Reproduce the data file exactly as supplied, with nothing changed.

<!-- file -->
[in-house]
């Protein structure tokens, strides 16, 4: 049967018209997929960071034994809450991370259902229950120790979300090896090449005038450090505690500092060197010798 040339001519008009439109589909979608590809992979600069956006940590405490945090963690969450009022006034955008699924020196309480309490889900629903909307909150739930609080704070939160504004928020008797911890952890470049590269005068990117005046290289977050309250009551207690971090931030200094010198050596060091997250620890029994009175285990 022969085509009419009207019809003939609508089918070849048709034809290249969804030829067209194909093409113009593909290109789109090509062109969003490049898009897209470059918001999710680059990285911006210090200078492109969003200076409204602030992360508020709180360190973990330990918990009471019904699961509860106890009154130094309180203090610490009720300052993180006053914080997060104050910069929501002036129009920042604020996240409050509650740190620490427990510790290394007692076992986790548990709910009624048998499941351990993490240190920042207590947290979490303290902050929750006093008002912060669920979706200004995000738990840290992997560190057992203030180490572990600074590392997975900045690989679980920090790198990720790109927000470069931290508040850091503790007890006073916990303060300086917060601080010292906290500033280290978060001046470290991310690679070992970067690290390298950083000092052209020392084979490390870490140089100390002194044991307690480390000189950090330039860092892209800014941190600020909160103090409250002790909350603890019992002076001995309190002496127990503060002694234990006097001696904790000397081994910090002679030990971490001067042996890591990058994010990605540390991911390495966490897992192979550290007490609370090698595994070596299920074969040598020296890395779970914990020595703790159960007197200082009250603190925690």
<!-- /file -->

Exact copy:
[in-house]
């Protein structure tokens, strides 16, 4: 049967018209997929960071034994809450991370259902229950120790979300090896090449005038450090505690500092060197010798 040339001519008009439109589909979608590809992979600069956006940590405490945090963690969450009022006034955008699924020196309480309490889900629903909307909150739930609080704070939160504004928020008797911890952890470049590269005068990117005046290289977050309250009551207690971090931030200094010198050596060091997250620890029994009175285990 022969085509009419009207019809003939609508089918070849048709034809290249969804030829067209194909093409113009593909290109789109090509062109969003490049898009897209470059918001999710680059990285911006210090200078492109969003200076409204602030992360508020709180360190973990330990918990009471019904699961509860106890009154130094309180203090610490009720300052993180006053914080997060104050910069929501002036129009920042604020996240409050509650740190620490427990510790290394007692076992986790548990709910009624048998499941351990993490240190920042207590947290979490303290902050929750006093008002912060669920979706200004995000738990840290992997560190057992203030180490572990600074590392997975900045690989679980920090790198990720790109927000470069931290508040850091503790007890006073916990303060300086917060601080010292906290500033280290978060001046470290991310690679070992970067690290390298950083000092052209020392084979490390870490140089100390002194044991307690480390000189950090330039860092892209800014941190600020909160103090409250002790909350603890019992002076001995309190002496127990503060002694234990006097001696904790000397081994910090002679030990971490001067042996890591990058994010990605540390991911390495966490897992192979550290007490609370090698595994070596299920074969040598020296890395779970914990020595703790159960007197200082009250603190925690």